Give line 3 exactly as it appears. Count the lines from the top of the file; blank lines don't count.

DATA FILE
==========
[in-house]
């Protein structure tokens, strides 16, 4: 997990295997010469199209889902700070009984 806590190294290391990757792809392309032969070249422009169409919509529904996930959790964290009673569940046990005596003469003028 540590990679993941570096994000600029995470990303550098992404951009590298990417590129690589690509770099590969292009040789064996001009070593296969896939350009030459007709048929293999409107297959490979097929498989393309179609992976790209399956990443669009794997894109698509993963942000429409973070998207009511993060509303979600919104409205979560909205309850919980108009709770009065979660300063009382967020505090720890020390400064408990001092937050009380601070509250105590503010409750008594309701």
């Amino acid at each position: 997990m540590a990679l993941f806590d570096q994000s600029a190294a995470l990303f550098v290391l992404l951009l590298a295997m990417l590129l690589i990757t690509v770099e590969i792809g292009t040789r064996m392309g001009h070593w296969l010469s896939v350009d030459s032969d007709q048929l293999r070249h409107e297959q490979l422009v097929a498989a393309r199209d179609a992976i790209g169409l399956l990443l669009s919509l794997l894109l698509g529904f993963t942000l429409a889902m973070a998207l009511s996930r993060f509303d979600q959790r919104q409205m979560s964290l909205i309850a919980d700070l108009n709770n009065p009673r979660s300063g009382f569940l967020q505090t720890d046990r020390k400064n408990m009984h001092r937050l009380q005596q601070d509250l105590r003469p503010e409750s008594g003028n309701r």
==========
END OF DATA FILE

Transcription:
């Amino acid at each position: 997990m540590a990679l993941f806590d570096q994000s600029a190294a995470l990303f550098v290391l992404l951009l590298a295997m990417l590129l690589i990757t690509v770099e590969i792809g292009t040789r064996m392309g001009h070593w296969l010469s896939v350009d030459s032969d007709q048929l293999r070249h409107e297959q490979l422009v097929a498989a393309r199209d179609a992976i790209g169409l399956l990443l669009s919509l794997l894109l698509g529904f993963t942000l429409a889902m973070a998207l009511s996930r993060f509303d979600q959790r919104q409205m979560s964290l909205i309850a919980d700070l108009n709770n009065p009673r979660s300063g009382f569940l967020q505090t720890d046990r020390k400064n408990m009984h001092r937050l009380q005596q601070d509250l105590r003469p503010e409750s008594g003028n309701r």